- At some point this week, we expect the European Commission to levy a fine against Google for Android antitrust issues.
- The fine will be in the billions-of-euros, and likely will be one of the largest in history.
- Google is expected to appeal, as it claims no wrongdoing in the Android antitrust case.
At the beginning of June, we learned that an ongoing Android antitrust case in Europe could result in a hefty fine for Google. The fine revolves around the Android operating system and Google’s alleged suppression of competition on the platform.
Now, according to The Telegraph, it looks likely that the fine in question could land tomorrow or Wednesday and might be one of the most substantial penalties in history. While we don’t yet know the exact number, it is assumed it will be even larger than the 2.42 billion euro (~$2.7 billion) fine levied against Google last year.
Truth be told, the European Commission has the power to fine Google up to 10 percent of Alphabet’s annual turnover, which last year broke $100 billion for the first time. According to The Telegraph, it estimates the fine could be as high as 9.5 billion euro (~$11.1 billion).
However, it is unlikely that the EU would go that far; but it is within its power to do so.
This antitrust case revolves around three central allegations against Google and its practices when it comes to Android:
- Google allegedly requires smartphone manufacturers to pre-install Google Search and Google’s Chrome browser, and then set both as the default.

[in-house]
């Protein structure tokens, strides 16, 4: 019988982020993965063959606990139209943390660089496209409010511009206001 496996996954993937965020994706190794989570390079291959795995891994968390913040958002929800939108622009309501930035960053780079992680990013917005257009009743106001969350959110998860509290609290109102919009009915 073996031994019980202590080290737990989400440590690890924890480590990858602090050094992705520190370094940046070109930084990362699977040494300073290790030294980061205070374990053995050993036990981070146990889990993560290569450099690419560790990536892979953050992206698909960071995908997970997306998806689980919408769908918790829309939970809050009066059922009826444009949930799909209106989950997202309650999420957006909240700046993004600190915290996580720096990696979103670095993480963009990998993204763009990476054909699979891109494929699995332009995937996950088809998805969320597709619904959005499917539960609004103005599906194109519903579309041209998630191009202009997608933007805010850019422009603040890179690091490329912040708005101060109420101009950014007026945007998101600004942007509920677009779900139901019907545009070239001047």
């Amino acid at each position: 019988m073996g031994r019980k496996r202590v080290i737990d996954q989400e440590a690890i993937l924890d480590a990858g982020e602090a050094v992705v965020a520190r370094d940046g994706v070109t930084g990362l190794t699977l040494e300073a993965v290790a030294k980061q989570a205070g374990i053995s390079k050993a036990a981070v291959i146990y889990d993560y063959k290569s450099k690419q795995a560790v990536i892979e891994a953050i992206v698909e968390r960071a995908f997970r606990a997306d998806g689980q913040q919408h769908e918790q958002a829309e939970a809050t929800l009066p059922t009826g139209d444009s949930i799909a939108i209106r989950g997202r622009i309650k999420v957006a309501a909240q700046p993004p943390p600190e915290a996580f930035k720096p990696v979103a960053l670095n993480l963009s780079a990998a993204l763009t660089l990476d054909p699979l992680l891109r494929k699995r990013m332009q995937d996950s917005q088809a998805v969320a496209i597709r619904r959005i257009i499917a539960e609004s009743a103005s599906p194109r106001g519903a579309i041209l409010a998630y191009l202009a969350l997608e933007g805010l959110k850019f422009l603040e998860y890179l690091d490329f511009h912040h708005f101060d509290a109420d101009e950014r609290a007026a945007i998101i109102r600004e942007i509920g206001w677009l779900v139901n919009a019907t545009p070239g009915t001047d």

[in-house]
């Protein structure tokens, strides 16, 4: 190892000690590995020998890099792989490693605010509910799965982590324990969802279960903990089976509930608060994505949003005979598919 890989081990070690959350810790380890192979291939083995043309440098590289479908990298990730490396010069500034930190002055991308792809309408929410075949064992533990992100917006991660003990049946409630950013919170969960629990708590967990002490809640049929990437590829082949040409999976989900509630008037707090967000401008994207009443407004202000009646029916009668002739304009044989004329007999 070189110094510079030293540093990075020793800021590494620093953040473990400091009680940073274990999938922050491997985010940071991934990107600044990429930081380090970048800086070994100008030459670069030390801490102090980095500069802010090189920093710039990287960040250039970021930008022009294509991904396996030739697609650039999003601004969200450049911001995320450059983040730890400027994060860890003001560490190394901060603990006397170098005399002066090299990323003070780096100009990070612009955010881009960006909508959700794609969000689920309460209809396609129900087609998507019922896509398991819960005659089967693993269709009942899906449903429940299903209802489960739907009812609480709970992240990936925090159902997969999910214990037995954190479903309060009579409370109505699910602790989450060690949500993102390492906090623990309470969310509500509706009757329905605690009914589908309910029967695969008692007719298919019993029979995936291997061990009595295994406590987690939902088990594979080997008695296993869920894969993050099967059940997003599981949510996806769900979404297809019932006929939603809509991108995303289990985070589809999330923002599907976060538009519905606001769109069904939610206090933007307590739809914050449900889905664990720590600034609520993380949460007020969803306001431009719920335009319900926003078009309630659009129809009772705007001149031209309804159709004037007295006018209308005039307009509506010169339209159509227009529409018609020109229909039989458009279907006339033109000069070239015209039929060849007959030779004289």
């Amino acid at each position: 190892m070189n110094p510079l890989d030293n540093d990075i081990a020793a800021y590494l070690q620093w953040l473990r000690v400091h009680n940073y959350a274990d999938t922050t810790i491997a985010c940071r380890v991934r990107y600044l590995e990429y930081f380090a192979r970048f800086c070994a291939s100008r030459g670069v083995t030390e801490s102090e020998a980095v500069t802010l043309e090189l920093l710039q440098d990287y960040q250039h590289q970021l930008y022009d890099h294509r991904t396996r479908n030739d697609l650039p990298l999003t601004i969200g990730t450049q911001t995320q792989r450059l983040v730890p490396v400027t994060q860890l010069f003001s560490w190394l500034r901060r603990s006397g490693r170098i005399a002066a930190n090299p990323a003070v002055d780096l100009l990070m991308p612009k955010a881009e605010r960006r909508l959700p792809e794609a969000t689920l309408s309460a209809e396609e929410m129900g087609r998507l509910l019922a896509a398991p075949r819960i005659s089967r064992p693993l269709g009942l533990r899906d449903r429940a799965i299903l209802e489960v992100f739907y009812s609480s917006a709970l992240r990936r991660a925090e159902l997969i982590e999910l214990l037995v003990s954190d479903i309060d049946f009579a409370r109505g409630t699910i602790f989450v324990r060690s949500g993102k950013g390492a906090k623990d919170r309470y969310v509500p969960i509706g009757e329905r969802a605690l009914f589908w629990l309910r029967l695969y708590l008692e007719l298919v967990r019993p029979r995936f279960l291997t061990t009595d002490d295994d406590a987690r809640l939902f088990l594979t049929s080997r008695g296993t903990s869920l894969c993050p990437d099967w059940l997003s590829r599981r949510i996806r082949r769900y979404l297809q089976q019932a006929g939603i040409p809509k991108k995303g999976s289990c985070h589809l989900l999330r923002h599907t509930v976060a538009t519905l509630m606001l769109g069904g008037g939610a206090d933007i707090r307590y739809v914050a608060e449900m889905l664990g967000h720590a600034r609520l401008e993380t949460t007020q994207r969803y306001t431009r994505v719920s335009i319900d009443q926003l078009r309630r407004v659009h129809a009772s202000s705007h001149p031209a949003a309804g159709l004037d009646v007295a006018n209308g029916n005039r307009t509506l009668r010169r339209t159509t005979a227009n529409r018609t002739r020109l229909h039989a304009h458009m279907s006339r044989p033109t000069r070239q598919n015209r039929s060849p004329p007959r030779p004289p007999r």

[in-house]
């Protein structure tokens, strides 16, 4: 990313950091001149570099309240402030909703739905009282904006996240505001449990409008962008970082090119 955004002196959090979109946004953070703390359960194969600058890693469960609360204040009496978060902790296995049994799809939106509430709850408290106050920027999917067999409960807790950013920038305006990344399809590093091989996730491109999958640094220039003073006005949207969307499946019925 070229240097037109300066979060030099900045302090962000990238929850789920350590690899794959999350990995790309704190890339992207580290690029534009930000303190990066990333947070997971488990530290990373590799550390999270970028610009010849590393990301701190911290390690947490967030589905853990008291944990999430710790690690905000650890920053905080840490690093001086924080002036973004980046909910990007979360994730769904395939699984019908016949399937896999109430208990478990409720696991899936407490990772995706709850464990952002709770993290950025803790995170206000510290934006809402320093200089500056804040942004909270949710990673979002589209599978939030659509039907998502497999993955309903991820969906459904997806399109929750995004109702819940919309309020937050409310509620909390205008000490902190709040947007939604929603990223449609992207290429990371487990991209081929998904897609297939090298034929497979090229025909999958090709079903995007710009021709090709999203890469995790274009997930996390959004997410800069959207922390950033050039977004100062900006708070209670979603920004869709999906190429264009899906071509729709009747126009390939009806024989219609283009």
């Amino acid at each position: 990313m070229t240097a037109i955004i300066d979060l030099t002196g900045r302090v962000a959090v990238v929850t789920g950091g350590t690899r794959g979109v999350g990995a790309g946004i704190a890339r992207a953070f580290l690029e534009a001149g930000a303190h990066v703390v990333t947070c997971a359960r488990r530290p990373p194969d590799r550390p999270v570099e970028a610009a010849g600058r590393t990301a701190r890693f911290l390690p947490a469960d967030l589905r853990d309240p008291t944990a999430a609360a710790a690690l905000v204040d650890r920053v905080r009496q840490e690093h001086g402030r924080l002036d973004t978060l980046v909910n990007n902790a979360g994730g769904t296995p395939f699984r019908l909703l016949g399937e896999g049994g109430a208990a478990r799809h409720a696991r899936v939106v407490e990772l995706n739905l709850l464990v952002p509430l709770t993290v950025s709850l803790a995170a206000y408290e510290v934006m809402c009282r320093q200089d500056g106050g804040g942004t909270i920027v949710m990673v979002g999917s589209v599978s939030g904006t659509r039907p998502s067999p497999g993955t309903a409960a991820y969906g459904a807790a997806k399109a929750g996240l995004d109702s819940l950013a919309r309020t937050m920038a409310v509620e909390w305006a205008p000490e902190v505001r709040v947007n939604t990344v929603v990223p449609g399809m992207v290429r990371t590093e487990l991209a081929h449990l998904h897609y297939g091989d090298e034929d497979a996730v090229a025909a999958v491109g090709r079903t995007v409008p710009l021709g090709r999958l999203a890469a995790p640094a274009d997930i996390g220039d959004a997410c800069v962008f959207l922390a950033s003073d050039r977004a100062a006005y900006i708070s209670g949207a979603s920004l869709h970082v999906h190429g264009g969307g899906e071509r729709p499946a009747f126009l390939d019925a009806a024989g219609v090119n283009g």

- Smartphone makers are allegedly discouraged from releasing devices that are based on the Android open source code but not affiliated with the Google-owned property.
- Google also allegedly provides financial incentives to device manufacturers in exchange for them to exclusively pre-install Google Search on devices.
As a result of these allegations, the European Commission concludes that Google is monopolizing the market and violating antitrust statutes and should thus be punished with a fine.
In 2017, the EU fined Google for similar antitrust activity, this time revolving around prioritizing Google shopping tools over the competition. Google appealed, but did alter its policies to address the EU’s concerns.
It is expected that Google will appeal this week’s fine as well, as it currently claims no wrongdoing in the case.